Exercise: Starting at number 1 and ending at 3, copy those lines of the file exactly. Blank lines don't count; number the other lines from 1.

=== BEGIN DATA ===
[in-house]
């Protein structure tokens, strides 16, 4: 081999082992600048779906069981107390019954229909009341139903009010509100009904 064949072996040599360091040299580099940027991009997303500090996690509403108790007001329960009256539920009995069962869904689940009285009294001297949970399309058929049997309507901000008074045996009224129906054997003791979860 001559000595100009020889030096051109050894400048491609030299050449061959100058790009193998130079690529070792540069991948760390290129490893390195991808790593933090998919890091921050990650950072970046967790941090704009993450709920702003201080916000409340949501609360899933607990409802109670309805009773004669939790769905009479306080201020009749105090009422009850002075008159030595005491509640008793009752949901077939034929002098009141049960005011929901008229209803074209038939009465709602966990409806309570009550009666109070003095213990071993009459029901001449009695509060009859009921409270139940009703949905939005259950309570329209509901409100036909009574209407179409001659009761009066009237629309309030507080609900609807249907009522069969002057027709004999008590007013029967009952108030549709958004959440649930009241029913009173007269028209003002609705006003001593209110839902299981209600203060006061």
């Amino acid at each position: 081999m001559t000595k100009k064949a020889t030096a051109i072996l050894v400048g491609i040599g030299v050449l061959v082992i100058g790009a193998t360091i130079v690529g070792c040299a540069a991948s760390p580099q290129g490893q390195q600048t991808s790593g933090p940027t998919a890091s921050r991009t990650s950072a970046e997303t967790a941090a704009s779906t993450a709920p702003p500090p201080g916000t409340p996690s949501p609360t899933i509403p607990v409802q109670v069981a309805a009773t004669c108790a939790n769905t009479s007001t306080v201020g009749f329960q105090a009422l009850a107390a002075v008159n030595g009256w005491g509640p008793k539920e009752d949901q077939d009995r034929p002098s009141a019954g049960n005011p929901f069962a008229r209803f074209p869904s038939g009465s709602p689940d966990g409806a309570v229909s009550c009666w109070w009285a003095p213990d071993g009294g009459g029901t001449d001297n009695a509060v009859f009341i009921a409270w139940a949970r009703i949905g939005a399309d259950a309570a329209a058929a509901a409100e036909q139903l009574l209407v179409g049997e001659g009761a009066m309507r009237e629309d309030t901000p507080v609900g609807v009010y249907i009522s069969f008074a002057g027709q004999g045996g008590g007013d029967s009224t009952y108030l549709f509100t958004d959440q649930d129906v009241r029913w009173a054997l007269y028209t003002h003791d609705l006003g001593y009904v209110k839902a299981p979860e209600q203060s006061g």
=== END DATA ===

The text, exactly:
[in-house]
């Protein structure tokens, strides 16, 4: 081999082992600048779906069981107390019954229909009341139903009010509100009904 064949072996040599360091040299580099940027991009997303500090996690509403108790007001329960009256539920009995069962869904689940009285009294001297949970399309058929049997309507901000008074045996009224129906054997003791979860 001559000595100009020889030096051109050894400048491609030299050449061959100058790009193998130079690529070792540069991948760390290129490893390195991808790593933090998919890091921050990650950072970046967790941090704009993450709920702003201080916000409340949501609360899933607990409802109670309805009773004669939790769905009479306080201020009749105090009422009850002075008159030595005491509640008793009752949901077939034929002098009141049960005011929901008229209803074209038939009465709602966990409806309570009550009666109070003095213990071993009459029901001449009695509060009859009921409270139940009703949905939005259950309570329209509901409100036909009574209407179409001659009761009066009237629309309030507080609900609807249907009522069969002057027709004999008590007013029967009952108030549709958004959440649930009241029913009173007269028209003002609705006003001593209110839902299981209600203060006061």
């Amino acid at each position: 081999m001559t000595k100009k064949a020889t030096a051109i072996l050894v400048g491609i040599g030299v050449l061959v082992i100058g790009a193998t360091i130079v690529g070792c040299a540069a991948s760390p580099q290129g490893q390195q600048t991808s790593g933090p940027t998919a890091s921050r991009t990650s950072a970046e997303t967790a941090a704009s779906t993450a709920p702003p500090p201080g916000t409340p996690s949501p609360t899933i509403p607990v409802q109670v069981a309805a009773t004669c108790a939790n769905t009479s007001t306080v201020g009749f329960q105090a009422l009850a107390a002075v008159n030595g009256w005491g509640p008793k539920e009752d949901q077939d009995r034929p002098s009141a019954g049960n005011p929901f069962a008229r209803f074209p869904s038939g009465s709602p689940d966990g409806a309570v229909s009550c009666w109070w009285a003095p213990d071993g009294g009459g029901t001449d001297n009695a509060v009859f009341i009921a409270w139940a949970r009703i949905g939005a399309d259950a309570a329209a058929a509901a409100e036909q139903l009574l209407v179409g049997e001659g009761a009066m309507r009237e629309d309030t901000p507080v609900g609807v009010y249907i009522s069969f008074a002057g027709q004999g045996g008590g007013d029967s009224t009952y108030l549709f509100t958004d959440q649930d129906v009241r029913w009173a054997l007269y028209t003002h003791d609705l006003g001593y009904v209110k839902a299981p979860e209600q203060s006061g």